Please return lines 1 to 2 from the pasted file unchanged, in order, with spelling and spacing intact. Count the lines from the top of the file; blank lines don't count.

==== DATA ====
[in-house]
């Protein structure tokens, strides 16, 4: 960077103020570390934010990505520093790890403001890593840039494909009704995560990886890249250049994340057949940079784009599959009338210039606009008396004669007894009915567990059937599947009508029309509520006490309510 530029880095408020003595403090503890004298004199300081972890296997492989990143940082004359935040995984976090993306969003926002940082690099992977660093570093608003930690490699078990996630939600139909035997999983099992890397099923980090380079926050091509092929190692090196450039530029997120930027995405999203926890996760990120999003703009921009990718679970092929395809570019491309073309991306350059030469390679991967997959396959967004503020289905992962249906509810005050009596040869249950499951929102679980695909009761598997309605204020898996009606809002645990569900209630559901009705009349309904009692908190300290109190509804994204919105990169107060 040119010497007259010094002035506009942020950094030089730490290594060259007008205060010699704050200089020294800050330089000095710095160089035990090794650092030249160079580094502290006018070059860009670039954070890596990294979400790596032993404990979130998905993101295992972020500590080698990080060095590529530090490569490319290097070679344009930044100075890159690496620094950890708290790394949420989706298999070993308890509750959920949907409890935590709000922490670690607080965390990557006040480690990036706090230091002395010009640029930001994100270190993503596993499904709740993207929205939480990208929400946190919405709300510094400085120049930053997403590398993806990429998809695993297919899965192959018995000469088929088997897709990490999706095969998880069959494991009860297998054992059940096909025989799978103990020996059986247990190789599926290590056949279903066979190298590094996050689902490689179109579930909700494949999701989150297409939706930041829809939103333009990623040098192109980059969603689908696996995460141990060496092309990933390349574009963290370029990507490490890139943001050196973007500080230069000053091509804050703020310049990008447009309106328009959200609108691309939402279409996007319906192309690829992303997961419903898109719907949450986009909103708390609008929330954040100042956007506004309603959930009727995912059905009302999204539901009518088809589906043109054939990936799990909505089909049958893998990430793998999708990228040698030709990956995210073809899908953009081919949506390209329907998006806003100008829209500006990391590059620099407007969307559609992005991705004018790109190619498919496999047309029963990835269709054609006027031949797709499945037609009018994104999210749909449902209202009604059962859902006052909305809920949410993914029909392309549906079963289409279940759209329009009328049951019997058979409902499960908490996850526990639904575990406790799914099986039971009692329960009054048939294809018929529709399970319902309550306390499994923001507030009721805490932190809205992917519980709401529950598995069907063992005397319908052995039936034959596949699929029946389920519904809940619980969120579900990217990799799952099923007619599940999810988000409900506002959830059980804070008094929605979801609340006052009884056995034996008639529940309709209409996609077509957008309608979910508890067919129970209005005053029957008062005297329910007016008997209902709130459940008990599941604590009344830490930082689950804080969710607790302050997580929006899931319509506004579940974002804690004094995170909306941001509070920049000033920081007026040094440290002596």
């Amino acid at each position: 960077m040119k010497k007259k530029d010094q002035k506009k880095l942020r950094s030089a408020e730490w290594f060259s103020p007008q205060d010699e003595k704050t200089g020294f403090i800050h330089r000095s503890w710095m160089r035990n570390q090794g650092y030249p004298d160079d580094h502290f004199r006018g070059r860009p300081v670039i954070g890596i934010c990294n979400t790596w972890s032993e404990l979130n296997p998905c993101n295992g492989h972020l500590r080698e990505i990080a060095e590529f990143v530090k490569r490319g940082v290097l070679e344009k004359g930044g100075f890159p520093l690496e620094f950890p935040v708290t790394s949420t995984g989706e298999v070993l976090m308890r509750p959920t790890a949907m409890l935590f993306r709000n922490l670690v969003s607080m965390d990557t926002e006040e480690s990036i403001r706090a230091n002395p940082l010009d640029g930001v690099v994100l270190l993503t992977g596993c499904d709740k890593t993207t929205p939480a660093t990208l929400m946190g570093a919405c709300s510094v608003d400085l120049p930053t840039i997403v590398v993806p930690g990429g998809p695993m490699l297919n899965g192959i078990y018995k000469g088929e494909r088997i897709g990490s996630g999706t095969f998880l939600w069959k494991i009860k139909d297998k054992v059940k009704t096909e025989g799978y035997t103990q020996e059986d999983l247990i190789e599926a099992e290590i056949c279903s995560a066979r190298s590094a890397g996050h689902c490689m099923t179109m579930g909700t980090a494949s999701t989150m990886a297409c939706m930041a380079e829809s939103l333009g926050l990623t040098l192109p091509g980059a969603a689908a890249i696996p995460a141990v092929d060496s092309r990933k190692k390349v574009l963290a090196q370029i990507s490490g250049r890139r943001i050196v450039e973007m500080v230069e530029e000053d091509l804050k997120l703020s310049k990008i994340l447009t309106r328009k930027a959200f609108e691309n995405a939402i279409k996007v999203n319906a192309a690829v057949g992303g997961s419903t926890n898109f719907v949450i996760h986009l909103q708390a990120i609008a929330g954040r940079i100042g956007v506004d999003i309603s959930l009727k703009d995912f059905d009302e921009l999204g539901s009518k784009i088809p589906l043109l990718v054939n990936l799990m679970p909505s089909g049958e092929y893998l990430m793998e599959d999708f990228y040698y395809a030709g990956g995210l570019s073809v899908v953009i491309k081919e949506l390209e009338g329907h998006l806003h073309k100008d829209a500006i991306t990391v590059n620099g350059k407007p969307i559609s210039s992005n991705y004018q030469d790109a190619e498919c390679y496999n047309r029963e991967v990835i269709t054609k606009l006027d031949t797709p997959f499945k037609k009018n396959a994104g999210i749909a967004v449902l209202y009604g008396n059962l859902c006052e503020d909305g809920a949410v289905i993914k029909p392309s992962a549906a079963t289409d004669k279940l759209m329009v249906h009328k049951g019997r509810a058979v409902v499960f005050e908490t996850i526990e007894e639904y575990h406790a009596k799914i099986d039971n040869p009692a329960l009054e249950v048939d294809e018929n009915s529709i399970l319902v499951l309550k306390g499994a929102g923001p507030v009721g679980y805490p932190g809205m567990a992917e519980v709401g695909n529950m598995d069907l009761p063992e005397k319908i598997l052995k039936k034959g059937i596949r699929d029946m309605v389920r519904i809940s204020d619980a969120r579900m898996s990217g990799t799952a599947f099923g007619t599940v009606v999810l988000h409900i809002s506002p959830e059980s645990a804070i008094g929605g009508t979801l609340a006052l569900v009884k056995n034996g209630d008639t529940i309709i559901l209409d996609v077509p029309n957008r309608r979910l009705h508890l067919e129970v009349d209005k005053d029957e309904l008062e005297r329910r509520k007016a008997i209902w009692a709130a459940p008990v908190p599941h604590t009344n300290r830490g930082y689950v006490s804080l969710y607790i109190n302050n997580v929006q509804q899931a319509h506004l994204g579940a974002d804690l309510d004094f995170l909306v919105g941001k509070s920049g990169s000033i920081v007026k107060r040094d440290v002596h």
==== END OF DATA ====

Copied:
[in-house]
């Protein structure tokens, strides 16, 4: 960077103020570390934010990505520093790890403001890593840039494909009704995560990886890249250049994340057949940079784009599959009338210039606009008396004669007894009915567990059937599947009508029309509520006490309510 530029880095408020003595403090503890004298004199300081972890296997492989990143940082004359935040995984976090993306969003926002940082690099992977660093570093608003930690490699078990996630939600139909035997999983099992890397099923980090380079926050091509092929190692090196450039530029997120930027995405999203926890996760990120999003703009921009990718679970092929395809570019491309073309991306350059030469390679991967997959396959967004503020289905992962249906509810005050009596040869249950499951929102679980695909009761598997309605204020898996009606809002645990569900209630559901009705009349309904009692908190300290109190509804994204919105990169107060 040119010497007259010094002035506009942020950094030089730490290594060259007008205060010699704050200089020294800050330089000095710095160089035990090794650092030249160079580094502290006018070059860009670039954070890596990294979400790596032993404990979130998905993101295992972020500590080698990080060095590529530090490569490319290097070679344009930044100075890159690496620094950890708290790394949420989706298999070993308890509750959920949907409890935590709000922490670690607080965390990557006040480690990036706090230091002395010009640029930001994100270190993503596993499904709740993207929205939480990208929400946190919405709300510094400085120049930053997403590398993806990429998809695993297919899965192959018995000469088929088997897709990490999706095969998880069959494991009860297998054992059940096909025989799978103990020996059986247990190789599926290590056949279903066979190298590094996050689902490689179109579930909700494949999701989150297409939706930041829809939103333009990623040098192109980059969603689908696996995460141990060496092309990933390349574009963290370029990507490490890139943001050196973007500080230069000053091509804050703020310049990008447009309106328009959200609108691309939402279409996007319906192309690829992303997961419903898109719907949450986009909103708390609008929330954040100042956007506004309603959930009727995912059905009302999204539901009518088809589906043109054939990936799990909505089909049958893998990430793998999708990228040698030709990956995210073809899908953009081919949506390209329907998006806003100008829209500006990391590059620099407007969307559609992005991705004018790109190619498919496999047309029963990835269709054609006027031949797709499945037609009018994104999210749909449902209202009604059962859902006052909305809920949410993914029909392309549906079963289409279940759209329009009328049951019997058979409902499960908490996850526990639904575990406790799914099986039971009692329960009054048939294809018929529709399970319902309550306390499994923001507030009721805490932190809205992917519980709401529950598995069907063992005397319908052995039936034959596949699929029946389920519904809940619980969120579900990217990799799952099923007619599940999810988000409900506002959830059980804070008094929605979801609340006052009884056995034996008639529940309709209409996609077509957008309608979910508890067919129970209005005053029957008062005297329910007016008997209902709130459940008990599941604590009344830490930082689950804080969710607790302050997580929006899931319509506004579940974002804690004094995170909306941001509070920049000033920081007026040094440290002596």